Red Fox Industries, Inc., et al., Plaintiffs-appellants, v. Federal Savings & Loan Insurance Corp., et al., Defendants-appellees, 832 F.2d 340 (5th Cir. 1987)Annotate this Case
Hugh E. McNeely, Jean C. Breaux, Lafayette, La., for plaintiffs-appellants.
Charles B. McDonald, David A. Felt, Washington, D.C., Martha Q. Thomas, Richard W. Revels, Jr., Liskow & Lewis, Lafayette, La., for defendants-appellees.
Appeal from the United States District Court for the Western District of Louisiana.
Before BROWN, POLITZ and JOLLY, Circuit Judges.
In this appeal we must determine whether in view of 12 U.S.C. §§ 1464(d) (6) (C) and 1729(d), the District Court erred in dismissing a suit brought by Red Fox Industries (Red Fox) against Sun Belt Federal Bank F.S.B. (Sun Belt), in which Red Fox sought to enjoin the collection of a debt owed to Sun Belt. Red Fox, seeking also treble damages, attorneys fees and interest, alleged that Sun Belt violated numerous federal statutes by conditioning the granting of the loan on an additional loan to purchase two buildings controlled by Sun Belt. Prior to May 1, 1986, Sun Belt operated as a federally-chartered savings bank, the accounts of which were insured by the Federal Savings and Loan Insurance Corporation (FSLIC). On May 1, 1986, the Federal Home Loan Bank Board, the governing body of the FSLIC, declared Sun Belt insolvent and appointed the FSLIC as receiver for purposes of liquidation.
On December 2, 1986, the FSLIC was substituted as defendant in this suit in lieu of Sun Belt. The FSLIC filed a motion to dismiss for lack of subject matter jurisdiction based upon the provisions of 12 U.S.C. §§ 1464(d) (6) (C)1 and 1729(d).2 The motion was granted on January 5, 1987. This appeal followed.
Upon careful examination of the record, we conclude that the District Court's finding that the FSLIC's appointment as receiver for Sun Belt transferred original jurisdiction from the federal courts to the administrative governing body (FSLIC) was not clearly erroneous. This circuit has previously interpreted 12 U.S.C. §§ 1464(d) (6) (C) and 1729(d) to vest original jurisdiction over the conduct of the FSLIC with the Federal Home Loan Bank Board.3 The suit brought by Red Fox does not fall within any of the exceptions which would permit Red Fox to bypass administrative procedures. We therefore affirm.
Red Fox's Red Herring
Red Fox sought a $1 million loan from Sun Belt Federal Bank, F.S.B. Sun Belt conditioned approval of that loan on Red Fox borrowing an additional $2.45 million to finance the purchase of two buildings controlled by Sun Belt. In its suit filed April 7, 1986, Red Fox contended that the tying of these loan transactions violated the provisions of the Home Owners' Loan Act, 12 U.S.C. § 1464 et seq., Bank Tying Act, 12 U.S.C. § 1971, et seq., the Sherman Anti-Trust Act and the Clayton Anti-Trust Act, 15 U.S.C. §§ 1, et seq., 12 et seq.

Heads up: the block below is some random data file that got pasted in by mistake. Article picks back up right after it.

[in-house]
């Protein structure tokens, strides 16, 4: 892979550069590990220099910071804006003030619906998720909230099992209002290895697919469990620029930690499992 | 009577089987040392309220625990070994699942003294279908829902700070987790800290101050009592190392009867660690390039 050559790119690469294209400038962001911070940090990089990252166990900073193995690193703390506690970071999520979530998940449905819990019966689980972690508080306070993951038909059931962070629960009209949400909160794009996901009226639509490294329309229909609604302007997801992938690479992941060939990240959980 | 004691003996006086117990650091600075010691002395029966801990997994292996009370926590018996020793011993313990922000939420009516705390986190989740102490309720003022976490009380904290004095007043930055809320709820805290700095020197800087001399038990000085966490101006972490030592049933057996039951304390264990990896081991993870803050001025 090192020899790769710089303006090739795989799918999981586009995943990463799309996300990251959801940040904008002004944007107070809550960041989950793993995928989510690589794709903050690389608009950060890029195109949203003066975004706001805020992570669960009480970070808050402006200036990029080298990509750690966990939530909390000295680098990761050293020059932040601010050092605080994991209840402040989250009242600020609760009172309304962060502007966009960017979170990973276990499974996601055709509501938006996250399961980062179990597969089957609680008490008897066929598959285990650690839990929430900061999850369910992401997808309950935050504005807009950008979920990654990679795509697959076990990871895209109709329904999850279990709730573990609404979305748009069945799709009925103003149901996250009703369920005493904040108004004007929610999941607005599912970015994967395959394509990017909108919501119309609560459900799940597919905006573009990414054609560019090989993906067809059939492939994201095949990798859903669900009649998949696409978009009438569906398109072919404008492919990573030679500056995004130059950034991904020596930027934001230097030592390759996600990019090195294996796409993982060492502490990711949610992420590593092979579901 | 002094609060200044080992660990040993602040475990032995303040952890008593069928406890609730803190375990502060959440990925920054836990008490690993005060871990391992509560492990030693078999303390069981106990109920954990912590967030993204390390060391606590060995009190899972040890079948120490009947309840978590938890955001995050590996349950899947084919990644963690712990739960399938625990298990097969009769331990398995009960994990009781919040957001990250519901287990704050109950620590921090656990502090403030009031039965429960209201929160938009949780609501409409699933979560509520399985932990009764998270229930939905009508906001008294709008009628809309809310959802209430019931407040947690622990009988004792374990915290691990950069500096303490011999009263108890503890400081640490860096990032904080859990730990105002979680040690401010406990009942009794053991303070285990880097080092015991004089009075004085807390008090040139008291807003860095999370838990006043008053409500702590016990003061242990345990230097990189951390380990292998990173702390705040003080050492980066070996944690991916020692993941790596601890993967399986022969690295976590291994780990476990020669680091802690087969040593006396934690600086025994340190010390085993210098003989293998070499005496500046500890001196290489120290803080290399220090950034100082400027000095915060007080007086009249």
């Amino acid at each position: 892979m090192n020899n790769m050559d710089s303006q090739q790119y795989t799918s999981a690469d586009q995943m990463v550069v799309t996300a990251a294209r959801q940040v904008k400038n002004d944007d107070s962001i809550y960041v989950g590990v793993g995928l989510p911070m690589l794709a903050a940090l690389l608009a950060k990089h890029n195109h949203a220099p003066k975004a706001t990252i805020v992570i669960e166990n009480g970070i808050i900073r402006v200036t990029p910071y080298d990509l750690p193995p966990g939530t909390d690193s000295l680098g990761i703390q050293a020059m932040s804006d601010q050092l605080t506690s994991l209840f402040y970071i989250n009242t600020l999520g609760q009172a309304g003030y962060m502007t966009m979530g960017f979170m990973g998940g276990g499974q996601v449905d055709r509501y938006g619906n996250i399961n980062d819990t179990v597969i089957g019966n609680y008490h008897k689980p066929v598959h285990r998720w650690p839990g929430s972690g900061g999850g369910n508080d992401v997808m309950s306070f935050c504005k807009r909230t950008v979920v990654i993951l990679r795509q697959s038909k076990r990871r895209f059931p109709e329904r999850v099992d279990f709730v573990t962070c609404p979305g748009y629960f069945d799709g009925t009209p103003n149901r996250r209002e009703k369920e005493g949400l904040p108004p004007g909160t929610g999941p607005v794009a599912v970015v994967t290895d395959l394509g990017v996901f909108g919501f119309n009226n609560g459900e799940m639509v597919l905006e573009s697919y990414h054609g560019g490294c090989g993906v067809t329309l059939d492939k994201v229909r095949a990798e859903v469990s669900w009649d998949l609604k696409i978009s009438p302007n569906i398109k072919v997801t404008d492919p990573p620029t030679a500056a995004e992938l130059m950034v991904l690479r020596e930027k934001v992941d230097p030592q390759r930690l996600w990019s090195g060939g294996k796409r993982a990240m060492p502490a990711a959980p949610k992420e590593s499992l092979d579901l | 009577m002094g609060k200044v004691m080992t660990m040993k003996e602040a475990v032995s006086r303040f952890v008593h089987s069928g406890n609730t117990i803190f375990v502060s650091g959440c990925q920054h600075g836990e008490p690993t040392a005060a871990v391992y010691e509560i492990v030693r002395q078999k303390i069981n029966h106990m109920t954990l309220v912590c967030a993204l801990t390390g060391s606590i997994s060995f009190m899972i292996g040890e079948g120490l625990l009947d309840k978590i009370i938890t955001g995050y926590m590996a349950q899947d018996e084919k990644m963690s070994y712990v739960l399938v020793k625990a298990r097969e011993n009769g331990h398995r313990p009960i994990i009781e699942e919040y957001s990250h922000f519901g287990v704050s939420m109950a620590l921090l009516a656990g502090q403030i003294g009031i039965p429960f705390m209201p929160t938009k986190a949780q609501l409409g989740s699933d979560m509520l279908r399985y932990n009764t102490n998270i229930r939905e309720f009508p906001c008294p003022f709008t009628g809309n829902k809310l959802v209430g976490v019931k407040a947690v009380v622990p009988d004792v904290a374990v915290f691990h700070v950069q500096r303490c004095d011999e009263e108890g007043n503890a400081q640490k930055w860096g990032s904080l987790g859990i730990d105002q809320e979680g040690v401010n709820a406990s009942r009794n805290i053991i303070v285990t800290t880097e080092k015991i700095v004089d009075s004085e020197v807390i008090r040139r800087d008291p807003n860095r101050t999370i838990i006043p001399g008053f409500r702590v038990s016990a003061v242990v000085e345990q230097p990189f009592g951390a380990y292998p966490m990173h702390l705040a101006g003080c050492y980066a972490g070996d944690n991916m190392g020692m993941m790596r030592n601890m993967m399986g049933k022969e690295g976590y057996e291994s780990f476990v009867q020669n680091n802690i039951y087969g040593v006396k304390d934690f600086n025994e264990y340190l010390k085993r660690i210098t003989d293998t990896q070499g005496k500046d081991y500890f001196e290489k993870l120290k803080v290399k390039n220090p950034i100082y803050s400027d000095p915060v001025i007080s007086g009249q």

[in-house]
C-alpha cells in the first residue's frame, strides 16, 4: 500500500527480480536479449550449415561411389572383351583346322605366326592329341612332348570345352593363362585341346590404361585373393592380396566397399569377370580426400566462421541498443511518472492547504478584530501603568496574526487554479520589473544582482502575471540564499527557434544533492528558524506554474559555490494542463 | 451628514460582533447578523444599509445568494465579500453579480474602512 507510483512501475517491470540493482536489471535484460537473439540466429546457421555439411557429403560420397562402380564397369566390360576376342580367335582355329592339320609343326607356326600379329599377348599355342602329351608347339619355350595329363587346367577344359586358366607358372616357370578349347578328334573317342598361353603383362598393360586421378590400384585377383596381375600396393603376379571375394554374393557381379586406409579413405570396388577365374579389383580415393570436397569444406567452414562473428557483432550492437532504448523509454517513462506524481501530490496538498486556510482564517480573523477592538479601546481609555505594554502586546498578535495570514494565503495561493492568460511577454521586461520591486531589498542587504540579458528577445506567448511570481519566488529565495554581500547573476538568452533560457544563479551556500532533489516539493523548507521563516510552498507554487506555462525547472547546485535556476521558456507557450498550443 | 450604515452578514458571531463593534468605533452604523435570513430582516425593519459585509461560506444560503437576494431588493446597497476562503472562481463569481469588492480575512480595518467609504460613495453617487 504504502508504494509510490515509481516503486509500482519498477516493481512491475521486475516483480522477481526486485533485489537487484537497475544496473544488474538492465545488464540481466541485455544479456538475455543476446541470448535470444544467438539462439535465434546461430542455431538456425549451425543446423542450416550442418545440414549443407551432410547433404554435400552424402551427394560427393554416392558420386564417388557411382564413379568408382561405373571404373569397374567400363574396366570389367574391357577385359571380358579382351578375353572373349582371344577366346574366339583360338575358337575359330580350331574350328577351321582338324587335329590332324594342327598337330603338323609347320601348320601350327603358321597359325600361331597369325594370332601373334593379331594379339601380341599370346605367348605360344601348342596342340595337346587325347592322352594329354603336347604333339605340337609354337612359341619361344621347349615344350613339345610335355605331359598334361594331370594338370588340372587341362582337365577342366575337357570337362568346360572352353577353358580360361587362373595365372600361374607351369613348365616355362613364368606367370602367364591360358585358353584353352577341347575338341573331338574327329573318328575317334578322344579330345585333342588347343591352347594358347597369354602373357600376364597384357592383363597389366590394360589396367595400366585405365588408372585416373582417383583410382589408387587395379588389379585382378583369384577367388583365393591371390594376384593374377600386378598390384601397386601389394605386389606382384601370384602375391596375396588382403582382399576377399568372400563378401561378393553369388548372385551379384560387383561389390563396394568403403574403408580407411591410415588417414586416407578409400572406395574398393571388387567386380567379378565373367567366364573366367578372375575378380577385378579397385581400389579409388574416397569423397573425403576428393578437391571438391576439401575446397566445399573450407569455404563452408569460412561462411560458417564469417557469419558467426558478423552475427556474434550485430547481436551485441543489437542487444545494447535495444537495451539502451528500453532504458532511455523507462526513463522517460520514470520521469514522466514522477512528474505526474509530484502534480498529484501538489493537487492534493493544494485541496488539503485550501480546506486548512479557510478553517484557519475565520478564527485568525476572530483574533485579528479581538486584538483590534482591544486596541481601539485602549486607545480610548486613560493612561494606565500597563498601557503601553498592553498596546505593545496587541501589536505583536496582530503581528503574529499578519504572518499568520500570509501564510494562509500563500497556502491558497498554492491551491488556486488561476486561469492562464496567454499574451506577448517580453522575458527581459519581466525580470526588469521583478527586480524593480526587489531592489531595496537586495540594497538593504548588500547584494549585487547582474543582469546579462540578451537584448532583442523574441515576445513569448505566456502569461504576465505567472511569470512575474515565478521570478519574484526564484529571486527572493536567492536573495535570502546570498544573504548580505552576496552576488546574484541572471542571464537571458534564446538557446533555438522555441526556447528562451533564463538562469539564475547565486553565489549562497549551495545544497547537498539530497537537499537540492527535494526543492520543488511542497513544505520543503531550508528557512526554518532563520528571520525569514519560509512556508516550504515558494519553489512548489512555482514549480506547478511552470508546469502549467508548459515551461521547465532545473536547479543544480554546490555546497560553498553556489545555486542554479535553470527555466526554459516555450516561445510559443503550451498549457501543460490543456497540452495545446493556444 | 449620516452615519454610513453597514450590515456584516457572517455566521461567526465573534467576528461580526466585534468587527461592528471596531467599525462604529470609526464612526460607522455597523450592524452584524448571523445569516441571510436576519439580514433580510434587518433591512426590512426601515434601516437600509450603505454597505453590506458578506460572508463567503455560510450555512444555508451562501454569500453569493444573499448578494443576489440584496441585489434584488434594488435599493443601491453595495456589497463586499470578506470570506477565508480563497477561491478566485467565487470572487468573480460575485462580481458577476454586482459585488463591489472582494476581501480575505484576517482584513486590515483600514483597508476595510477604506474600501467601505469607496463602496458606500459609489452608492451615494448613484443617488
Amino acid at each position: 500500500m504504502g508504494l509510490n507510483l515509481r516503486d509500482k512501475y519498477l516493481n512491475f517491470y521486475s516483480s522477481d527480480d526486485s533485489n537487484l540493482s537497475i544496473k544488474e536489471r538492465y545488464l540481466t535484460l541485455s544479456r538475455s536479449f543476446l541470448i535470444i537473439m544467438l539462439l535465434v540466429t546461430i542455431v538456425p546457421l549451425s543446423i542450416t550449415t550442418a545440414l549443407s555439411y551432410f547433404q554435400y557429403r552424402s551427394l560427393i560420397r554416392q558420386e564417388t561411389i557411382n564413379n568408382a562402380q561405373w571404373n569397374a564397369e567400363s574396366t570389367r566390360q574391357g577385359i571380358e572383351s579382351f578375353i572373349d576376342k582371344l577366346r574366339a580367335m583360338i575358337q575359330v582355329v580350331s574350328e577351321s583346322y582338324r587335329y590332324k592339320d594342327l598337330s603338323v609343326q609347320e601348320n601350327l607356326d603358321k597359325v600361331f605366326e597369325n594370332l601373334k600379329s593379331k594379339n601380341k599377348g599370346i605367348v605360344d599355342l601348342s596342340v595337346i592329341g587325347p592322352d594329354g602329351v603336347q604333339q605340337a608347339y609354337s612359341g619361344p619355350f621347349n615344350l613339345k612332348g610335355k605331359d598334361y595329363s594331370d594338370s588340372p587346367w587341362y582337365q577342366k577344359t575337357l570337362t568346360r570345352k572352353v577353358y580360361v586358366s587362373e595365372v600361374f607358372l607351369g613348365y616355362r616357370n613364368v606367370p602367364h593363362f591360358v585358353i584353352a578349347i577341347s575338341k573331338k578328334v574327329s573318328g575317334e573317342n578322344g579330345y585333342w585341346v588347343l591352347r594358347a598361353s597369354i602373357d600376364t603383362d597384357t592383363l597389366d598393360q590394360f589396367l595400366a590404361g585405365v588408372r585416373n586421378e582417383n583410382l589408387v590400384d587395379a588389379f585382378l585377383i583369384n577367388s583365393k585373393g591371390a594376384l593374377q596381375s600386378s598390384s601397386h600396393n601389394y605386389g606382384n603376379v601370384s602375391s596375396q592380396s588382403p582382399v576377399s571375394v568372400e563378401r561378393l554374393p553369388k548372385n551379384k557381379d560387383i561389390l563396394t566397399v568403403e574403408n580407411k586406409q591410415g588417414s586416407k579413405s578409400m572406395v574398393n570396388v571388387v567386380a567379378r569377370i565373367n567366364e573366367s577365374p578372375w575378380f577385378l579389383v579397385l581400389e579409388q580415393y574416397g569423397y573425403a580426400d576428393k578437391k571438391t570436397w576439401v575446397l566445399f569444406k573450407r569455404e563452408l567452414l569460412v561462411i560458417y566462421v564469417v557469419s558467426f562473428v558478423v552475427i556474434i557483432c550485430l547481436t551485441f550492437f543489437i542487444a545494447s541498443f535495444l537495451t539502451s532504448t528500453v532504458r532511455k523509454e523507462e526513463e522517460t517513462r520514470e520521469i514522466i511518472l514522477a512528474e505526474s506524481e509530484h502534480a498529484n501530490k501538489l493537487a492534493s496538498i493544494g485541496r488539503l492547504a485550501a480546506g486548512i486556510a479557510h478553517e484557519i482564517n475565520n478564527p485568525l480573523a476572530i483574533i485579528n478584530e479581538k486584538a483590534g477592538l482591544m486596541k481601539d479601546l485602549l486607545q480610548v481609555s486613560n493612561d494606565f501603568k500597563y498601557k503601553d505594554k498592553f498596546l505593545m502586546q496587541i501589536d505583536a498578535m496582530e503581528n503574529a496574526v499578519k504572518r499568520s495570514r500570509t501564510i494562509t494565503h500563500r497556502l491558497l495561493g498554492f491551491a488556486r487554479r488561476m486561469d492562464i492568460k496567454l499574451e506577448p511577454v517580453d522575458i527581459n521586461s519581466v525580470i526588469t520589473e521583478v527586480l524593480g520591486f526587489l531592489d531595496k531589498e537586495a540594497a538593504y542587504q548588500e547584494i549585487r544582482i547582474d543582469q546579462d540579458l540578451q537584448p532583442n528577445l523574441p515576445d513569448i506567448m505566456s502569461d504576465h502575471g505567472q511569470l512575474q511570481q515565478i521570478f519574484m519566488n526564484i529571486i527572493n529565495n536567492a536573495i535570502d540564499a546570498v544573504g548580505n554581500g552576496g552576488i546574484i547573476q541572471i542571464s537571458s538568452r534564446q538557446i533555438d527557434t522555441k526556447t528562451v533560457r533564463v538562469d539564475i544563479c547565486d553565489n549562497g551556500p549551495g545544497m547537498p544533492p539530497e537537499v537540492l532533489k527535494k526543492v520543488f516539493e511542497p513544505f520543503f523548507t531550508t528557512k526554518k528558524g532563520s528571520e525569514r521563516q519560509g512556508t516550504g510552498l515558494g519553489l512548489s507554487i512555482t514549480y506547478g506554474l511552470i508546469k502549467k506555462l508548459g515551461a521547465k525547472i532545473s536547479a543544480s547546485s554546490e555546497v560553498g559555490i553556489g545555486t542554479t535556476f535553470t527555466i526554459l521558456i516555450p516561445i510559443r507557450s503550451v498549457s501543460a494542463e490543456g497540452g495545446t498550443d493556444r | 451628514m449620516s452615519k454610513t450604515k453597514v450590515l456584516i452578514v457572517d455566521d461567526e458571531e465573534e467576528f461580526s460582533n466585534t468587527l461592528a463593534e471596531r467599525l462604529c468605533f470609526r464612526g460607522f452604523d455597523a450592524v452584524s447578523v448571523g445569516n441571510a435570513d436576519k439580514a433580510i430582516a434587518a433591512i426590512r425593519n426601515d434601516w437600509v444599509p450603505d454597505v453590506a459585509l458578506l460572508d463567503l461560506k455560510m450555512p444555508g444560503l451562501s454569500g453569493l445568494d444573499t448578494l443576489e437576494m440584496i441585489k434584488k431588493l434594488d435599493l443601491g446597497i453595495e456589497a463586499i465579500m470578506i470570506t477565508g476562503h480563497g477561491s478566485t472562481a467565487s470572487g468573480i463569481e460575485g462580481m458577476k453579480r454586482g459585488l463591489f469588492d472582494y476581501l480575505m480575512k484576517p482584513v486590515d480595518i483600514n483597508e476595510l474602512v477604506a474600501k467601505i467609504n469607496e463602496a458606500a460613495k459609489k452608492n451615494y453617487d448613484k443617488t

Following the principles and standards enunciated in Woods v. Federal Home Loan Bank Board, 826 F.2d 1400 (5th Cir. 1987); North Mississippi Savings and Loan Association v. Hudspeth, 756 F.2d 1096 (5th Cir. 1985), cert. denied, 474 U.S. 1054, 106 S. Ct. 790, 88 L. Ed. 2d 768 (1986); and Federal Savings & Loan Insurance Corp. v. Bonfanti, 826 F.2d 1391 (5th Cir. 1987), the judgment of the District Court is correct.
Section 1464(d) (6) (C) provides as follows:
Except as otherwise provided in this subsection, no court may take any action for or toward the removal of any conservator or receiver, or, except at the instance of the Board, restrain or affect the exercise of powers or functions of a conservator or receiver.
Section 1729(d) provides as follows:
In connection with the liquidation of insured institutions, the Corporation shall have power to carry on the business of and to collect all obligations to the insured institutions, to settle, compromise, or release claims in favor of or against the insured institutions, and to do all other things that may be necessary in connection therewith, subject only to the regulation of the Federal Home Loan Bank Board, or, in cases where the Corporation has been appointed conservator, receiver, or legal custodian solely by a public authority having jurisdiction over the matter other than said Board, subject only to the regulation of such public authority.
Woods v. Federal Home Loan Bank Board, 826 F.2d 1400 (5th Cir. 1987); North Mississippi Savings and Loan Association v. Hudspeth, 756 F.2d 1096 (5th Cir. 1985), cert. denied, 474 U.S. 1054, 106 S. Ct. 790, 88 L. Ed. 2d 768 (1986); and Federal Savings & Loan Insurance Corp. v. Bonfanti, 826 F.2d 1391 (5th Cir. 1987)